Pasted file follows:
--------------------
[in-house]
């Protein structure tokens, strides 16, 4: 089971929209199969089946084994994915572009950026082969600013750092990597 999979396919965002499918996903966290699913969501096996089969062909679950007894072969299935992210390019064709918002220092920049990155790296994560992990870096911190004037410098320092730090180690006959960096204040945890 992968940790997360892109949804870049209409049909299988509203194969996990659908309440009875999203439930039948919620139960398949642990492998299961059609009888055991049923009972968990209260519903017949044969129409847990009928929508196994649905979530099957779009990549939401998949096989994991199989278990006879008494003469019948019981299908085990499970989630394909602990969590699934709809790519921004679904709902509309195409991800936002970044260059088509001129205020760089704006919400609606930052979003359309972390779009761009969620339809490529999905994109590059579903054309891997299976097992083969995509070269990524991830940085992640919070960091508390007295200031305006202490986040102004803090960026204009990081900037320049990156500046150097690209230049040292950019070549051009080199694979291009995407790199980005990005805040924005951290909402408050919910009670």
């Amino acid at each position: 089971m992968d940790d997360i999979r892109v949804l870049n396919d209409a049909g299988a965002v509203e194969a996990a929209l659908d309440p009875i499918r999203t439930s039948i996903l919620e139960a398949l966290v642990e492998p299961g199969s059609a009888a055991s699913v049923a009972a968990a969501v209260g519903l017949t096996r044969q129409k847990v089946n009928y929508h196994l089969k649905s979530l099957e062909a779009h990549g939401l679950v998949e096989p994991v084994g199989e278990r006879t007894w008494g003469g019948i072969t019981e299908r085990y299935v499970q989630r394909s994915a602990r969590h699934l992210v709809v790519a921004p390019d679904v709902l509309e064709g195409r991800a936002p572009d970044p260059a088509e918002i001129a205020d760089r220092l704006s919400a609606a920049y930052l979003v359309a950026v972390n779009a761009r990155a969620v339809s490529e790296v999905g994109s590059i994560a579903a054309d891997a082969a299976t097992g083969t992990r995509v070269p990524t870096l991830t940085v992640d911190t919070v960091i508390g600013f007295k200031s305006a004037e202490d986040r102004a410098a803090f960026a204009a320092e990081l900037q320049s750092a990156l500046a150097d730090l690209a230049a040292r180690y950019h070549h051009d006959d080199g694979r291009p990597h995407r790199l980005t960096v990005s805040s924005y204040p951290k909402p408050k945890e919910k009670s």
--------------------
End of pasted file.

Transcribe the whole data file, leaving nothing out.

[in-house]
């Protein structure tokens, strides 16, 4: 089971929209199969089946084994994915572009950026082969600013750092990597 999979396919965002499918996903966290699913969501096996089969062909679950007894072969299935992210390019064709918002220092920049990155790296994560992990870096911190004037410098320092730090180690006959960096204040945890 992968940790997360892109949804870049209409049909299988509203194969996990659908309440009875999203439930039948919620139960398949642990492998299961059609009888055991049923009972968990209260519903017949044969129409847990009928929508196994649905979530099957779009990549939401998949096989994991199989278990006879008494003469019948019981299908085990499970989630394909602990969590699934709809790519921004679904709902509309195409991800936002970044260059088509001129205020760089704006919400609606930052979003359309972390779009761009969620339809490529999905994109590059579903054309891997299976097992083969995509070269990524991830940085992640919070960091508390007295200031305006202490986040102004803090960026204009990081900037320049990156500046150097690209230049040292950019070549051009080199694979291009995407790199980005990005805040924005951290909402408050919910009670």
């Amino acid at each position: 089971m992968d940790d997360i999979r892109v949804l870049n396919d209409a049909g299988a965002v509203e194969a996990a929209l659908d309440p009875i499918r999203t439930s039948i996903l919620e139960a398949l966290v642990e492998p299961g199969s059609a009888a055991s699913v049923a009972a968990a969501v209260g519903l017949t096996r044969q129409k847990v089946n009928y929508h196994l089969k649905s979530l099957e062909a779009h990549g939401l679950v998949e096989p994991v084994g199989e278990r006879t007894w008494g003469g019948i072969t019981e299908r085990y299935v499970q989630r394909s994915a602990r969590h699934l992210v709809v790519a921004p390019d679904v709902l509309e064709g195409r991800a936002p572009d970044p260059a088509e918002i001129a205020d760089r220092l704006s919400a609606a920049y930052l979003v359309a950026v972390n779009a761009r990155a969620v339809s490529e790296v999905g994109s590059i994560a579903a054309d891997a082969a299976t097992g083969t992990r995509v070269p990524t870096l991830t940085v992640d911190t919070v960091i508390g600013f007295k200031s305006a004037e202490d986040r102004a410098a803090f960026a204009a320092e990081l900037q320049s750092a990156l500046a150097d730090l690209a230049a040292r180690y950019h070549h051009d006959d080199g694979r291009p990597h995407r790199l980005t960096v990005s805040s924005y204040p951290k909402p408050k945890e919910k009670s």